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Diocese engages with palliative care and euthanasia debate


The Anglican Church Southern Queensland advocates for more funding and resources for palliative care through the Queensland Health Palliative Care Services Review

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The Anglican Church Southern Queensland (ACSQ), through its Social Responsibilities Committee (SRC), is actively advocating for more funding and resources for palliative care in Queensland.

The SRC made a submission in August to the Queensland Health Palliative Care Services Review, which issued a community consultation paper with the objective of developing an informed and strategic approach for future palliative care services arrangements within its hospitals and non-government service providers.

The submission draws information and input from Anglicare Southern Queensland – in particular its knowledge and experience in being a leading provider of aged care and community outreach services, including palliative care – as well as the Diocese’s hospital and prison chaplaincy services.

The need for palliative care is projected to grow significantly over the next five to 10 years due to the ageing Australian (and Queensland) population and the associated increase in chronic diseases, such as heart disease, diabetes, dementia and cancer.

The SRC submission argues that the availability of, and access to, palliative care is not meeting community needs in Queensland. It is estimated that 80 percent of people who die in Queensland would benefit from palliative care.

“The option of a ‘good death’ should be available for all Queenslanders irrespective of their status and regardless of age, geographical location, citizenship status and sexual orientation or criminal background,” says the submission.

The SRC strongly advocates that spiritual care should be an integral part of palliative care with the approach including the offer of spiritual assessment for patients with appropriately trained staff.

“Palliative care should be holistic, integrating physical, social, psychological, spiritual and cultural aspects of care – across all areas of end-of-life care: hospitals, community, residential aged care and hospices. There is also a requirement for a range of options that also cater for the fact that while the majority of palliative care patients are aged over 65, there are significant numbers of young and middle-aged people requiring these services,” says the submission.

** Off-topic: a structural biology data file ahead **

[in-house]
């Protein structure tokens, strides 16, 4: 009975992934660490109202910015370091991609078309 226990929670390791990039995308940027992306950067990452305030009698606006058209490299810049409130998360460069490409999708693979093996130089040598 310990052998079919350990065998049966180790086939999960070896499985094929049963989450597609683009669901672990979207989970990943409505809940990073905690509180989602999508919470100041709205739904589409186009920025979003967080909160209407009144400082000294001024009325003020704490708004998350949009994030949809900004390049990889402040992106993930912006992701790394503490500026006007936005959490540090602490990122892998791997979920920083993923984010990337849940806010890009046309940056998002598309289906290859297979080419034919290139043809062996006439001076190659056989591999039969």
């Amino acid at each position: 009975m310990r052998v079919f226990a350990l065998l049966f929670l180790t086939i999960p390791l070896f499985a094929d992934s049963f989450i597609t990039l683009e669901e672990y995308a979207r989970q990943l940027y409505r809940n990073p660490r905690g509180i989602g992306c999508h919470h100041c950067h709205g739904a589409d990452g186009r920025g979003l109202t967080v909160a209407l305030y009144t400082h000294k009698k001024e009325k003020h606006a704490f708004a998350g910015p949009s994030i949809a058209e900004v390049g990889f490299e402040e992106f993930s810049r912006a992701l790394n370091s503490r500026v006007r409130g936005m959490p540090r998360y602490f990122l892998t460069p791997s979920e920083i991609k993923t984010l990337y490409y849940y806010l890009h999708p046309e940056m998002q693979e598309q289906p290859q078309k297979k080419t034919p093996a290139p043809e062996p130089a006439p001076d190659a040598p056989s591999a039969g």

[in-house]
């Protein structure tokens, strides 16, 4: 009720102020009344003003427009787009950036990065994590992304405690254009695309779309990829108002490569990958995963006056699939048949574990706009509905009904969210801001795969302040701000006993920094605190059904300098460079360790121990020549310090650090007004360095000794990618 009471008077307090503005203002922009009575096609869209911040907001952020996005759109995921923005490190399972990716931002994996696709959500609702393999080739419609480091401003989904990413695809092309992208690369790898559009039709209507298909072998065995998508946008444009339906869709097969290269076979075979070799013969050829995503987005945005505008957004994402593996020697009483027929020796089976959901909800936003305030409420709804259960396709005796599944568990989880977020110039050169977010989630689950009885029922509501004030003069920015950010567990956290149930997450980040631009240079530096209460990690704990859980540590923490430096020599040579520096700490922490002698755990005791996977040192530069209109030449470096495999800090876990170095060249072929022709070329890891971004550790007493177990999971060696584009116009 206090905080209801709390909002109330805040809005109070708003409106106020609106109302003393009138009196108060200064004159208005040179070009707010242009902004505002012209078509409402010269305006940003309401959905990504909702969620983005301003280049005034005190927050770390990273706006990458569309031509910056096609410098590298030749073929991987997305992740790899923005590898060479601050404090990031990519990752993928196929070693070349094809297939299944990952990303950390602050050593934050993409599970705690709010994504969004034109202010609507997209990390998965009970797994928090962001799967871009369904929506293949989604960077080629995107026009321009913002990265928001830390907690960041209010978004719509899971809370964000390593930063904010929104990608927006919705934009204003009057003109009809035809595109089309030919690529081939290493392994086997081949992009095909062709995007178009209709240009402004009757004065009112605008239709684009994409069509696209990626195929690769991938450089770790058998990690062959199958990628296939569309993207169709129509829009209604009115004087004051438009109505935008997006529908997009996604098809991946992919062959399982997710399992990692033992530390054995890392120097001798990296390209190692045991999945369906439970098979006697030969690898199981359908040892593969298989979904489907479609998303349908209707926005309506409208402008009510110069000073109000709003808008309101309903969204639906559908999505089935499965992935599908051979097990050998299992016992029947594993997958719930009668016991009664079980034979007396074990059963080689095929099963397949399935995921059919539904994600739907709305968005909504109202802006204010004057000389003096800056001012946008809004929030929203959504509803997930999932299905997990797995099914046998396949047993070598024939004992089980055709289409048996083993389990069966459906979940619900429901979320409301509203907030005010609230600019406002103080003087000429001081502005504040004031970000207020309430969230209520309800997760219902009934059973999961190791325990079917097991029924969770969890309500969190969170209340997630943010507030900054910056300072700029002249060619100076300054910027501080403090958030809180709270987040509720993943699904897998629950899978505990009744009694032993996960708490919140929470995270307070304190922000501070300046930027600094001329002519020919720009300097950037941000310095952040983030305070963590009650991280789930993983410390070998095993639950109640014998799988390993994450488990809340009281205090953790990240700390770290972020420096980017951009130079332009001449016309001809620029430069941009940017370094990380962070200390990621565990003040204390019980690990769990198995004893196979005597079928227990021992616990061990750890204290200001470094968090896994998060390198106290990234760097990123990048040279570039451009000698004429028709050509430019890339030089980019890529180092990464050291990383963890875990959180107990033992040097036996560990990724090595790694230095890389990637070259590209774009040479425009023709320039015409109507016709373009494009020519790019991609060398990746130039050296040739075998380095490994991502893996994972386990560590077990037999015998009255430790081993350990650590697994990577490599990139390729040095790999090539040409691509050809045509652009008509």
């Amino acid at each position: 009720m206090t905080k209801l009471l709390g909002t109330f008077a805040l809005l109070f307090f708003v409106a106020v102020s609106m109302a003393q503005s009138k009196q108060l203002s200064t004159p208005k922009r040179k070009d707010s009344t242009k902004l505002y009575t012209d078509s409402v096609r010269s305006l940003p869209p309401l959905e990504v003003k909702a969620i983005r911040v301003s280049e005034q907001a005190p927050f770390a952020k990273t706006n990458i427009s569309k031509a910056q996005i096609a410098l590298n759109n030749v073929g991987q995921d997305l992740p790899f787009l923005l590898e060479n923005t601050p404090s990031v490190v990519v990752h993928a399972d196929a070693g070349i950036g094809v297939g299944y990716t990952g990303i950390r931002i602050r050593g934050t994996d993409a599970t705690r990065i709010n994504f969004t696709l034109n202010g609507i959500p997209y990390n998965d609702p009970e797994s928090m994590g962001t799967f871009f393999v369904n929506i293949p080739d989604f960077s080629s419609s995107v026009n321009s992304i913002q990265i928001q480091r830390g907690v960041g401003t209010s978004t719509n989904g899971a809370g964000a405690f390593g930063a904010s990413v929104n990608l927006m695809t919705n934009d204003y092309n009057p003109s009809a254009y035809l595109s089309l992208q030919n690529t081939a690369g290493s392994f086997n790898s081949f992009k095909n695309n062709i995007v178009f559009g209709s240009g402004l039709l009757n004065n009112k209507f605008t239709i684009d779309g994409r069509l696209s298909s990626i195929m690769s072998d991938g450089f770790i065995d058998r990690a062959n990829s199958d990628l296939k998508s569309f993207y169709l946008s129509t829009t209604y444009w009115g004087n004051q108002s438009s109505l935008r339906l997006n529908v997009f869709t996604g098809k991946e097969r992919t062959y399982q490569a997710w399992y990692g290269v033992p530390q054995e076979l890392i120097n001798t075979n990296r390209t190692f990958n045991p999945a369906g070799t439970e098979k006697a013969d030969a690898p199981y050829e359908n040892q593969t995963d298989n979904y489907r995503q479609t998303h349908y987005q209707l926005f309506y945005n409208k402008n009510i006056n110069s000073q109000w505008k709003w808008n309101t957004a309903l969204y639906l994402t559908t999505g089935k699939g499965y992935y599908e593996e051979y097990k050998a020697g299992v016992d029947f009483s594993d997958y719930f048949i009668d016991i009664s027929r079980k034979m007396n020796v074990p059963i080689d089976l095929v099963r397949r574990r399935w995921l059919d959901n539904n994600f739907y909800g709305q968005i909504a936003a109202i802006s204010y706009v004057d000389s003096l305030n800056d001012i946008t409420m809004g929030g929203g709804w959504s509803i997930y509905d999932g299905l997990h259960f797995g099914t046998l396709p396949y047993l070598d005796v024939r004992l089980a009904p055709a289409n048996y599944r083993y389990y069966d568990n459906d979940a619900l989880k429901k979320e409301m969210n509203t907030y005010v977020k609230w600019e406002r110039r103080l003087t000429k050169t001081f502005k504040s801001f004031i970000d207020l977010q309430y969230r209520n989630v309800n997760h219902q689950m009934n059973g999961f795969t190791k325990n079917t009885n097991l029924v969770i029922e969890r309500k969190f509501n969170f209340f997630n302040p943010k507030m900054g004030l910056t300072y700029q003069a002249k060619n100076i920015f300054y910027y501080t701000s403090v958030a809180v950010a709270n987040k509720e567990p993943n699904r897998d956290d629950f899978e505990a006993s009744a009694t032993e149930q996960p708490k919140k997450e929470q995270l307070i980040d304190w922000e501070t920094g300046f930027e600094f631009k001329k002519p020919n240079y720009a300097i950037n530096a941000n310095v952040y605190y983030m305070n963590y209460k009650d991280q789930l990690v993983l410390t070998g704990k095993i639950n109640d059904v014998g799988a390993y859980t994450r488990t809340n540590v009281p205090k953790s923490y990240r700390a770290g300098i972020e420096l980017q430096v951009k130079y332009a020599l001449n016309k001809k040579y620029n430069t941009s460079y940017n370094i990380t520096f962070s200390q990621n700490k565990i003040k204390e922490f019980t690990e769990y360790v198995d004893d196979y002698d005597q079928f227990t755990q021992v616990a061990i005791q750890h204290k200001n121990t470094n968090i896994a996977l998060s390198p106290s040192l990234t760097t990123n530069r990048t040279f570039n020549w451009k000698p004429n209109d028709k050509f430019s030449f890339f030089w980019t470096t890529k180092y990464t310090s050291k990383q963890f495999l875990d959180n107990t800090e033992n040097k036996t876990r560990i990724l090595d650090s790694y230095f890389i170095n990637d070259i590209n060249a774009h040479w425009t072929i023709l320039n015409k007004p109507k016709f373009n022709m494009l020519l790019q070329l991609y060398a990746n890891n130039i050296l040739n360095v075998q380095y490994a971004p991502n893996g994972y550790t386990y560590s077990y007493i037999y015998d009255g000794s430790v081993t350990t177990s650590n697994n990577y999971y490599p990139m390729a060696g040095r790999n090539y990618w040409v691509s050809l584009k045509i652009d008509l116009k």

Anglican Church Southern Queensland (ACSQ) also provides and funds its own hospital chaplaincy service with over 70 Anglican volunteers providing pastoral and spiritual care to patients in hospitals in its area of operation.

Hospital chaplains minister to more than 15,000 patients and family members each and every year (in a vast variety of health settings and to patients in varying degrees of health) – to those who have requested the presence of a chaplain. Anglican chaplains are also available in most correctional centres in Queensland.

Chaplains provide comfort, guidance and reassurance to patients at end-of-life (EOL) when they are vulnerable and in their greatest hour of need. Some hospital chaplains can individually attend to more than 100 EOL patients in a year, including supporting them through to their final moments of passing.

Across both Anglicare and ACSQ’s chaplaincy services, the Diocese provides a range of palliative care services and support to over 600 people every year.

The issue of palliative care and euthanasia (also called ‘assisted dying’) is likely to be more prominent in public debate over the next 12 months, following the announcement on September 1 by Premier Annastascia Palaszczuk that the state government will hold a parliamentary inquiry into both issues.

The SRC and ASCQ will be active participants in the next stage of the review.

Victoria is the only Australian state or territory where euthanasia is legal, with laws passed last year becoming effective in 2019.

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